The cougar is a protected species in North Carolina, so, yes, there would be a penalty.

By NCWRC blogger on   1/4/2013 3:26 PM

Re: Wildlife Mythbusters

WRC may not have dropped coyotes here, but their own reports show coyotes showing up in NC first in Wake and Johnston Cos., and Beaufort and Hyde Cos., not migration into border cos. They didn't fly there. They were illegally imported.

By Scott Mooneyham on   1/4/2013 9:32 PM

Re: Wildlife Mythbusters

So why would there be a penalty or even protection on the books if Eastern Cougars are indeed "extinct" east of the Mississippi.

Big cats are mysterious and shy...dont want to be seen so they are not. Wasnt too long ago they said a Jaguar couldn't possibly be in Texas, they as the NCWRC thought it was an escaped captive cat. It wasnt it was a wild make cat expanding his range.

By Hillbilly Wizard on   1/5/2013 6:25 AM

Re: Wildlife Mythbusters

I have seen the cougar in Rockingham County and have seen wolves as well. I think it's great that our wildlife is returning to NC. But I think they are being helped here not by migration but by man.

By Brian on   2/11/2013 8:45 PM

Re: Wildlife Mythbusters

Yep, heard that dropping rattlesnakes from helicopters up in Ashe last year (2012)

By JD Lynn on   2/22/2013 11:27 AM

Re: Wildlife Mythbusters

you can call all these sightings as false if you want, but last year I took my dog outside for potty and he ran off porch fast as he could to back of our fench in back yard. I ran behind him, and there on other side was a Panther. It wasnot a bobcat. This cat had long hair and a very long tail. Just two weeks ago, I saw another one (maybe same one) cross highway in front of me. (same description) p.s. (I donot drink and drive)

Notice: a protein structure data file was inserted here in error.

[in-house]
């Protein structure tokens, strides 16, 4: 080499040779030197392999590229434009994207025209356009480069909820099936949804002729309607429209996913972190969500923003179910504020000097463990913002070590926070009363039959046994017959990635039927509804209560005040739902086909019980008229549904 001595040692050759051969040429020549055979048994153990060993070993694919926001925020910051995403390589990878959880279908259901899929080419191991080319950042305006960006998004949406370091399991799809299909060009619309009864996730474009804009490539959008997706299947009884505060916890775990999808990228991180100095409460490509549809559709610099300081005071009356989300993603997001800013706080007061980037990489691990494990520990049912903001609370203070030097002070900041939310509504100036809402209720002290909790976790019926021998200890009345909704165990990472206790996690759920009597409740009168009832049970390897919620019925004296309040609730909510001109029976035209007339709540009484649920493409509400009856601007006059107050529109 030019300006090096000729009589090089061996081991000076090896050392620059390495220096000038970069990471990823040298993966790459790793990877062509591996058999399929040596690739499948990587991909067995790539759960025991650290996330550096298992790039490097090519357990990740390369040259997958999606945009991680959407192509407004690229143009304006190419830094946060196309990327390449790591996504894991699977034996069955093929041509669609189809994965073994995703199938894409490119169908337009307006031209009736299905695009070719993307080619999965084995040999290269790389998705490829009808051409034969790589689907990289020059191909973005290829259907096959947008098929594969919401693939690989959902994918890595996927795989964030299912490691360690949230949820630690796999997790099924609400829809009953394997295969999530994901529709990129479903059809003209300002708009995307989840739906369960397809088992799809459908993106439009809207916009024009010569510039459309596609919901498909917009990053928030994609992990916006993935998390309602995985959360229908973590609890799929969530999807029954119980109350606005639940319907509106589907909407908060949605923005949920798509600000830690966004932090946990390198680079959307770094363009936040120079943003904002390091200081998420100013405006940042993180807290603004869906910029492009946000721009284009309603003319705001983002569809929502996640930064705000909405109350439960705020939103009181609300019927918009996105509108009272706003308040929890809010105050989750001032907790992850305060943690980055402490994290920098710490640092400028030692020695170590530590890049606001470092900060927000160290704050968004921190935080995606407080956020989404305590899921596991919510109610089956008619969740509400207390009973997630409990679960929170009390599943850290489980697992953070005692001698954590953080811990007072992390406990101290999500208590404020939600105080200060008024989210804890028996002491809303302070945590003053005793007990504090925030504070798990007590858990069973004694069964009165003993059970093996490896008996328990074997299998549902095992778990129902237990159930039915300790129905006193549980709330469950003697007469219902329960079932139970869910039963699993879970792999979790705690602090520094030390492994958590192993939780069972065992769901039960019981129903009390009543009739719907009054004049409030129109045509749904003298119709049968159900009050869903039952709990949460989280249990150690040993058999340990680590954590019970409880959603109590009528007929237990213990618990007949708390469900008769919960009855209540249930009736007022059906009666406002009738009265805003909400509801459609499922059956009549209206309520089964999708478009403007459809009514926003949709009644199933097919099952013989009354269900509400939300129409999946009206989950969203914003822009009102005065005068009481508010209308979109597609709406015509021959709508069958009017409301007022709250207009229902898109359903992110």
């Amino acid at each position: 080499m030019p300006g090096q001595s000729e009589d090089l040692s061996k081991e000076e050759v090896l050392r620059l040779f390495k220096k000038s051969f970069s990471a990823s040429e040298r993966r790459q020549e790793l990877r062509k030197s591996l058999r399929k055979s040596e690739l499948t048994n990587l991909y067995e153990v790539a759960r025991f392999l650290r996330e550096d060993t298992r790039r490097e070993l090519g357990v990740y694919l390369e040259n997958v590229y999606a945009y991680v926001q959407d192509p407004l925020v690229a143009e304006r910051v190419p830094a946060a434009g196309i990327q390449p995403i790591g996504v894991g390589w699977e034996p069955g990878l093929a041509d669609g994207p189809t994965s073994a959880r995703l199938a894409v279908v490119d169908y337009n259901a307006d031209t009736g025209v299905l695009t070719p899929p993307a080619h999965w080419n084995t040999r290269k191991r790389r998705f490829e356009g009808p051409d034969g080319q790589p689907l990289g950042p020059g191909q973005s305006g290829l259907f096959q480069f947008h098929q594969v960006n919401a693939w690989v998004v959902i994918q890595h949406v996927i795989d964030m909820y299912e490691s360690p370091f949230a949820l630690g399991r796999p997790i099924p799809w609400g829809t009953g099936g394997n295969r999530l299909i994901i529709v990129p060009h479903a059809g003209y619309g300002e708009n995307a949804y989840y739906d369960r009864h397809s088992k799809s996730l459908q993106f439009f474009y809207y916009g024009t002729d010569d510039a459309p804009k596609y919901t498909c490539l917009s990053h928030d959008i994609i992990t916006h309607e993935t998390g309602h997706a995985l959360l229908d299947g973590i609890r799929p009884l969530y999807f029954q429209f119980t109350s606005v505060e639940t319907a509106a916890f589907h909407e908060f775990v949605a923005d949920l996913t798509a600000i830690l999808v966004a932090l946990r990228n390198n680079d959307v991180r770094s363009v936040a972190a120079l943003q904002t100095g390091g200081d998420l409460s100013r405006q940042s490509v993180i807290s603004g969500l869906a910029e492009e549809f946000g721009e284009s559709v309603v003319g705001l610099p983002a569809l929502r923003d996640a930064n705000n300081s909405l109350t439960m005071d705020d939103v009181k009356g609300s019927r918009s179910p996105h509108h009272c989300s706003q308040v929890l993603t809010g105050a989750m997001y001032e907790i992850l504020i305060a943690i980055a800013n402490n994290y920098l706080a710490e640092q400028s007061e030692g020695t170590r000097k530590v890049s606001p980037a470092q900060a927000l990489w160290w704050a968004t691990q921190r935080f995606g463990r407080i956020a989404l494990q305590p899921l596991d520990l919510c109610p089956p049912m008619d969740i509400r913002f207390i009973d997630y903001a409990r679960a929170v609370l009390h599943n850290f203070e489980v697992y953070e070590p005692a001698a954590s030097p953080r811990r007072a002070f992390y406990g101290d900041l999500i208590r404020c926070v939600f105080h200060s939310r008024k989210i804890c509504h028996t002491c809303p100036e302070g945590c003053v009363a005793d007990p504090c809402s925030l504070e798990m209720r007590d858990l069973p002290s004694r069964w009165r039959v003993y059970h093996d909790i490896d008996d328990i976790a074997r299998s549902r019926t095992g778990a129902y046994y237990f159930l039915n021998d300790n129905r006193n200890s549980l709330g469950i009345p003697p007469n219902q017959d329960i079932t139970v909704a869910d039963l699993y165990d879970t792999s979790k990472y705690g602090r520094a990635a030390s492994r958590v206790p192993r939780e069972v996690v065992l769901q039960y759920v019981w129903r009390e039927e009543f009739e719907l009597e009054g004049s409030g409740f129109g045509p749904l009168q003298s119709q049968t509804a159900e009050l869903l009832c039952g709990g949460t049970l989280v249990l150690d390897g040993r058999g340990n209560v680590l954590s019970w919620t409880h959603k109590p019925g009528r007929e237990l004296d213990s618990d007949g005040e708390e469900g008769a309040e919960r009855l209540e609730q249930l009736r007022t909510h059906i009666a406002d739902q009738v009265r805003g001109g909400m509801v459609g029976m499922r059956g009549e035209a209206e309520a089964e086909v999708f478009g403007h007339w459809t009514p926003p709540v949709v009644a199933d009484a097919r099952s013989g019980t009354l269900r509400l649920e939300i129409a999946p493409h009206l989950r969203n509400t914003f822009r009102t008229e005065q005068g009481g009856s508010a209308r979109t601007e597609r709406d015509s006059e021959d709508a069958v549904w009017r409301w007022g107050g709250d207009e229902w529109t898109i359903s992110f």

By mike patterson on   4/30/2013 7:42 PM

Re: Wildlife Mythbusters

I know without a doubt mountain lions are alive and well in NC! I have seen them and heard them in the Laurel Springs area. So, if cougars are really "extinct" in NC; then somebody needs to tell them that, because apparently the cougars didn't get the memo.

By Dawn on   4/30/2013 9:11 PM

Re: Wildlife Mythbusters

I have a picture on my cell of a cougar track behind our new house in Hubert.....it is about 4 inches by 3 inches....you can't tell me that's a bobcat! We just moved from Vermont 3 months ago and I have seen bobcats and their tracks. This one is 10 times bigger. Is it possible its a cougar or maybe a lynx?

By Wendi on   6/14/2013 10:09 AM

Re: Wildlife Mythbusters

I have a picture on my cell of a cougar track behind our new house in Hubert.....it is about 4 inches by 3 inches....you can't tell me that's a bobcat! We just moved from Vermont 3 months ago and I have seen bobcats and their tracks. This one is 10 times bigger. Is it possible its a cougar or maybe a lynx?

By Wendi on   6/14/2013 6:46 PM

Re: Wildlife Mythbusters

I'm not sure whether it is a bob cat or a cougar where I live in Seven Springs. I have seen this animal twice when its between 7-830 pm. Its fast and clears my driveway from one side to the other. Its the size of a large dog. I couldn't find any tracks to confirm what it could be. I'm a hunter and it kind of freaks me out beings I have outdoor pets. I think I am going to try to get pictures next time I see it.

By Rebecca on   6/19/2013 8:20 PM

Re: Wildlife Mythbusters

I think that I may have a couple of pics of a mountain lion from trail cam all the way on the east coast in Pamlico county. I know this would be highly unlikely. It sort of alarmed me at first, and the pics are not the best but I really do not think that it is a picture of a bobcat at all. Of course I am neither a biologist nor an expert in cat species at all. It has a long fat tail and what appears to be uniform markings. Who can I submit the photos to for review?

By Me on   6/21/2013 11:43 AM

Re: Wildlife Mythbusters

Photos can be sent to photos@ncwildlife.org.

By NCWRC blogger on   6/21/2013 11:47 AM